Once upon a time, I cooked breakfast.
At someone else’s house.
Dear The Internets,
Please don’t read this if you are a) modest and horrified by immodesty or b) sweet and therefore easily shocked.
You’re going to have to self-select, here, friends. Do your best.
If you are a) modest but giggly about immodesty or b) only apparently sweet but secretly, deep down inside, a little bit rule-breaky, feel free to continue.
If you’re immodest and/or a lot rule-breaky, ignore this whole introductory letter, because you won’t understand it at all. Like, at all at all. And I think your latest piercing is rad.
Have we self-selected for this post now?
My friend turned 50 today.
Which, I think we can all agree, is old.
Or it’s the start of a freer and fuller life. One more comfortable in our own skin. A life in which we’re more willing to be ourselves.
I mean, I don’t know for sure, since I’m still a decade away from 50, but so far, so good, and I’m sure hoping the trajectory continues.
In my family, we have a tradition among the women. When you turn 50, you’re officially inducted into the Aunties. And, I’ll be frank here; the Aunties have all the fun.
The Aunties swim naked. Sometimes when it’s not quite dark.
The Aunties can have a splash of bourbon with breakfast.
The Aunties make ribald comments and have a Devil May Care attitude, and they’re cheerful and dramatic and reckless in all the best ways.
The Aunties are opinionated and annoying and a little smug and full of themselves, because they know down to their toes that they’re just fabulous – and right – exactly the way they are.
The Aunties laugh louder than anyone I know. And sometimes they fart as accompaniment. Accidentally, you understand. Except when they let one rip on purpose and then try to blame it on someone else.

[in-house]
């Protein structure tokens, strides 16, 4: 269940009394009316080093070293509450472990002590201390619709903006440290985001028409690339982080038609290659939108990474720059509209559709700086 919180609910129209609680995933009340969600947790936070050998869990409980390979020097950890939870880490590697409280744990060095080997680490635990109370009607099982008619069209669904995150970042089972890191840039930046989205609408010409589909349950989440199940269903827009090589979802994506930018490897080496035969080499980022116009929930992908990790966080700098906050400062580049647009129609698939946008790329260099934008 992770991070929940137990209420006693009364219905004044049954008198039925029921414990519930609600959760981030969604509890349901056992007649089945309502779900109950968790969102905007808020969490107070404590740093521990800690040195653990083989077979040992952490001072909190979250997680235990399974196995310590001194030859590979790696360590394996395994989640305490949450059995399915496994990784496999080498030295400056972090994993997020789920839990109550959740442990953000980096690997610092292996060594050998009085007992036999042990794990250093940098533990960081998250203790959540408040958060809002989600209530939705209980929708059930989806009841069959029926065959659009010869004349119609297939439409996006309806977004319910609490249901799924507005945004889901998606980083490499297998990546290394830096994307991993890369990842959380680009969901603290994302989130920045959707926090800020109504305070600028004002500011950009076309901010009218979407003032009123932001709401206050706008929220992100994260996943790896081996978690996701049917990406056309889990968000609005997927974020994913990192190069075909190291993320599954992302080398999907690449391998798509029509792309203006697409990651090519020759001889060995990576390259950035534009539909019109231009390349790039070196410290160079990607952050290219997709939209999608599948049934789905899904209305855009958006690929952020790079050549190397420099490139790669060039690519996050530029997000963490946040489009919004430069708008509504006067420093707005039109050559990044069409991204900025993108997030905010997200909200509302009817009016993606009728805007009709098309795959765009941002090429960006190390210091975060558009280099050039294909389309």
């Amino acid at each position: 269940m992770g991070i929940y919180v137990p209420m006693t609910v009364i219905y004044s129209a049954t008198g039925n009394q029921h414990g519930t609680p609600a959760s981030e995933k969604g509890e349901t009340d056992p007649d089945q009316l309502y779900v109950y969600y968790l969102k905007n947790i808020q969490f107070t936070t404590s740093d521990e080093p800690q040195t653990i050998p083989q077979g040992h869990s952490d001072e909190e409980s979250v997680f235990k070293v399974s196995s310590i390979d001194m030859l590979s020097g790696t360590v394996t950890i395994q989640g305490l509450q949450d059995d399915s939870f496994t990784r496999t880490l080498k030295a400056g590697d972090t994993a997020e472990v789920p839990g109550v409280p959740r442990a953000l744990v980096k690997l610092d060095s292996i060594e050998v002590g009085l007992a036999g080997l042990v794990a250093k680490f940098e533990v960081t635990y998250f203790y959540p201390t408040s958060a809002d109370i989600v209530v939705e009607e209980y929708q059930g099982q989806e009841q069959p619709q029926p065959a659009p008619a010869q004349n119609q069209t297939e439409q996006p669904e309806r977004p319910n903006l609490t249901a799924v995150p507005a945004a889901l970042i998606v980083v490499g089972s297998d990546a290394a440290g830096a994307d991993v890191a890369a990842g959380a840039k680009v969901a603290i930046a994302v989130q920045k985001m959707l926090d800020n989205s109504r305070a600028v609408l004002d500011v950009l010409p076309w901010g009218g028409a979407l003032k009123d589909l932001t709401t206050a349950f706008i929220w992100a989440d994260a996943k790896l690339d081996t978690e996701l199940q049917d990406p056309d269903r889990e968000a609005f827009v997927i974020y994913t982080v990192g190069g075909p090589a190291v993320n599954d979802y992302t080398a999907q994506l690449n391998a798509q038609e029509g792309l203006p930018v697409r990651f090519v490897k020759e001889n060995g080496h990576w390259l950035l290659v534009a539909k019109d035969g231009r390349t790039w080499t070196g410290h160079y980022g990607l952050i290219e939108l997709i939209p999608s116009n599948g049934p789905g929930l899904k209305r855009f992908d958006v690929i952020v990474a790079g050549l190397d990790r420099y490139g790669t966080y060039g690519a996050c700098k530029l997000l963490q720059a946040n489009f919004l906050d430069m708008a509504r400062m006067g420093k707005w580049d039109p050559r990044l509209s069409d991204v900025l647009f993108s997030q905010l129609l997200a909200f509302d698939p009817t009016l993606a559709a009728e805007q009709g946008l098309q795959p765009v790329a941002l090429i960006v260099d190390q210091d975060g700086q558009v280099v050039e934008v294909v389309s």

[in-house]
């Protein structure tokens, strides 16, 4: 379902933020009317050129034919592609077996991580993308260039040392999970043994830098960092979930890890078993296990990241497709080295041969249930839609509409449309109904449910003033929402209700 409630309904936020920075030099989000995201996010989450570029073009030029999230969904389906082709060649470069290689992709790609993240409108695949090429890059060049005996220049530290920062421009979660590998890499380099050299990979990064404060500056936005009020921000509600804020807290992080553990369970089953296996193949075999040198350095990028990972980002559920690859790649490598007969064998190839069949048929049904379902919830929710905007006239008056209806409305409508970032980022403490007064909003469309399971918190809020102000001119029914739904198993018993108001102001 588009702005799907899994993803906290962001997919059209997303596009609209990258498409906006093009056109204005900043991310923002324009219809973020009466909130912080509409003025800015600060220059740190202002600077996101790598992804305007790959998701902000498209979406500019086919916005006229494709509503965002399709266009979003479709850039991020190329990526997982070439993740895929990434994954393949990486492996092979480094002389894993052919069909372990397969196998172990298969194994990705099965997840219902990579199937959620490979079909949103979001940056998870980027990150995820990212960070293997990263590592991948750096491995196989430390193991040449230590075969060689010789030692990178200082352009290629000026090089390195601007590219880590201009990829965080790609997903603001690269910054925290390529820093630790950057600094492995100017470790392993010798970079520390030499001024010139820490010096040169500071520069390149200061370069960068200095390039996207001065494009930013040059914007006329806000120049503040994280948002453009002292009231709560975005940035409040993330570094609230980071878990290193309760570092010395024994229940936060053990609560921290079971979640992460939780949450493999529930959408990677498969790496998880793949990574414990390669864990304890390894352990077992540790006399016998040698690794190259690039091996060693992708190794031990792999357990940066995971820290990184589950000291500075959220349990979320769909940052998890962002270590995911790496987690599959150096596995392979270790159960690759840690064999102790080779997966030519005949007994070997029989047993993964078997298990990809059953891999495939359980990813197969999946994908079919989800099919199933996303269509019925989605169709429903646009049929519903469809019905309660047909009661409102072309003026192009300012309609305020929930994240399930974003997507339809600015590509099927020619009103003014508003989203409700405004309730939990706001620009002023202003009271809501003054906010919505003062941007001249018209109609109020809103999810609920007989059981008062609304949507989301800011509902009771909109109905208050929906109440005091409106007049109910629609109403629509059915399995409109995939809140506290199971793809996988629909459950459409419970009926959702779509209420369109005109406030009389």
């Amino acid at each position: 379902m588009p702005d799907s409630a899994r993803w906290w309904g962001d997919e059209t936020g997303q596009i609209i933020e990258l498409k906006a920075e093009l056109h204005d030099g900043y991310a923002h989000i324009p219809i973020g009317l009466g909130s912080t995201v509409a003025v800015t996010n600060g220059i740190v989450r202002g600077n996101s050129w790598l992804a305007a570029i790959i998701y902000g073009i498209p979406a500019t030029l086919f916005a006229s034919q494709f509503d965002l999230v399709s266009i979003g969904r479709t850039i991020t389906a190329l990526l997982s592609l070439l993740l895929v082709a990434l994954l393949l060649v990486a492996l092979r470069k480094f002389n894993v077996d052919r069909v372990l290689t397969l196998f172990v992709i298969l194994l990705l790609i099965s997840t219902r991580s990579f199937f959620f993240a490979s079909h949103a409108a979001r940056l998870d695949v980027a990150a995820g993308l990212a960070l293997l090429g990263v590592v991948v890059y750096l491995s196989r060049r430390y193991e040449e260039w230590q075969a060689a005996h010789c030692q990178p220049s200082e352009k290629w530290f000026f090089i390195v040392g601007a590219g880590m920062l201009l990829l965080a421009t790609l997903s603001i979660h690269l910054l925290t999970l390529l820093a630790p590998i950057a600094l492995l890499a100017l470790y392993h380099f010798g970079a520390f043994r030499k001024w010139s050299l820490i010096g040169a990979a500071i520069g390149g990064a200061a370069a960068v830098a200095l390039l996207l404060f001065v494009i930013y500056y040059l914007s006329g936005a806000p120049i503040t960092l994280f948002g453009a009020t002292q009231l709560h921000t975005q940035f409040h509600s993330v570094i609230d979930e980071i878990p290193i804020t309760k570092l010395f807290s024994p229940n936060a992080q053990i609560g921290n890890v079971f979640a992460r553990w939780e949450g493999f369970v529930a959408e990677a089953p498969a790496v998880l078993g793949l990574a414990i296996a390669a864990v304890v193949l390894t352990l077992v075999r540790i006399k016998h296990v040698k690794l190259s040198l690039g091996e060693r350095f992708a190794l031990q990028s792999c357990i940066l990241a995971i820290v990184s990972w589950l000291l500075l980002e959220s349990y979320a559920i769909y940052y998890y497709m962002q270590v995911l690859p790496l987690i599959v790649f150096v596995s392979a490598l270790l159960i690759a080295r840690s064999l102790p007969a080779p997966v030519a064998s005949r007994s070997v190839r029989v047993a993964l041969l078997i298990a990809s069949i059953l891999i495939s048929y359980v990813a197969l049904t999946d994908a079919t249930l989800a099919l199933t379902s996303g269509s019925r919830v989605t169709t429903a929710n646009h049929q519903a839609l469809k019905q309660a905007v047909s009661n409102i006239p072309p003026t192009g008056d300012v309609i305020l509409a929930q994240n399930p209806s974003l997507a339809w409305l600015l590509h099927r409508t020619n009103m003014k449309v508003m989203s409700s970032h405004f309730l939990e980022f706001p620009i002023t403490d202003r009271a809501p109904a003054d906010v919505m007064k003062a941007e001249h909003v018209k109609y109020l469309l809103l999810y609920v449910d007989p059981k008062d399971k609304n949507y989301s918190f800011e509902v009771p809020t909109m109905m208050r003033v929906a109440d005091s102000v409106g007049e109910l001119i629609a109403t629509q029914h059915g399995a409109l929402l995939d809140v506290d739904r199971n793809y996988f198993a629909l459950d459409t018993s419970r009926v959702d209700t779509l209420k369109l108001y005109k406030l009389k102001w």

I feel like I’ve spent my entire life wanting to be an Auntie. But NOOOOOOOO. It’s an exclusive club, and one cannot – absolutely cannot – gain entry until age 5-0.
But I can still act like an Auntie. And train to be an Auntie. So that when I am and Auntie I’ll have all my Auntie muscles stretched and flexed and ready to play.
And so this morning, when my friend turned 50 (FIFTY!), I woke up at 5:30am, and I grabbed a frilly apron, and I snuck in the side door of the kitchen to cook a surprise breakfast with a partner in crime.
And, clad in aprons and jewelry and make-up, we cooked and giggled and wished our friend the happiest of birthdays…
…with indelible marker on our butts.
And I know this is nuts.
Believe me, I know.
It’s just… I really doubt when I’m 88 that I’ll regret cooking Naked Breakfast.
Or making my friend laugh like a loon on this Day of Celebration.
Or turning a mundane morning into one of Mirth.
Does it shock you if I tell you Naked Breakfast felt like a small, holy ritual? To be exposed and giddy and goofy… and to glory in it?
The longer I live, the more I know we’re all in the process of healing. Of becoming. Of being lost and found all at once, which is grace. We are, all of us, stretching — reaching throughout our whole lives — to become our truest selves and learn somehow not to merely accept, but to revel in our weirdness and our wildness and our wonkiness… and to discover in that place, eventually, that we’re wonderful.
I guess I’ve decided to be weird and wonderful now, instead of waiting for later.
As a sacred act.
And an Auntie in training.
And I’d like to wish my friend a very, very happy birthday…
…with lots of bass.
P.S. If you’re wondering if it’s ever hard to tell you this much about myself… and whether I question the wisdom of sharing so much… and whether I wonder if it is too much… the answer is yes, absolutely. But Naked Breakfast was a thing of joy, and I guess I’ve decided I’d rather be me out loud – including Naked Breakfast Me – than hide joy. I think we all face this question: how much of myself is it OK to be? I’ve picked All of Me as my answer.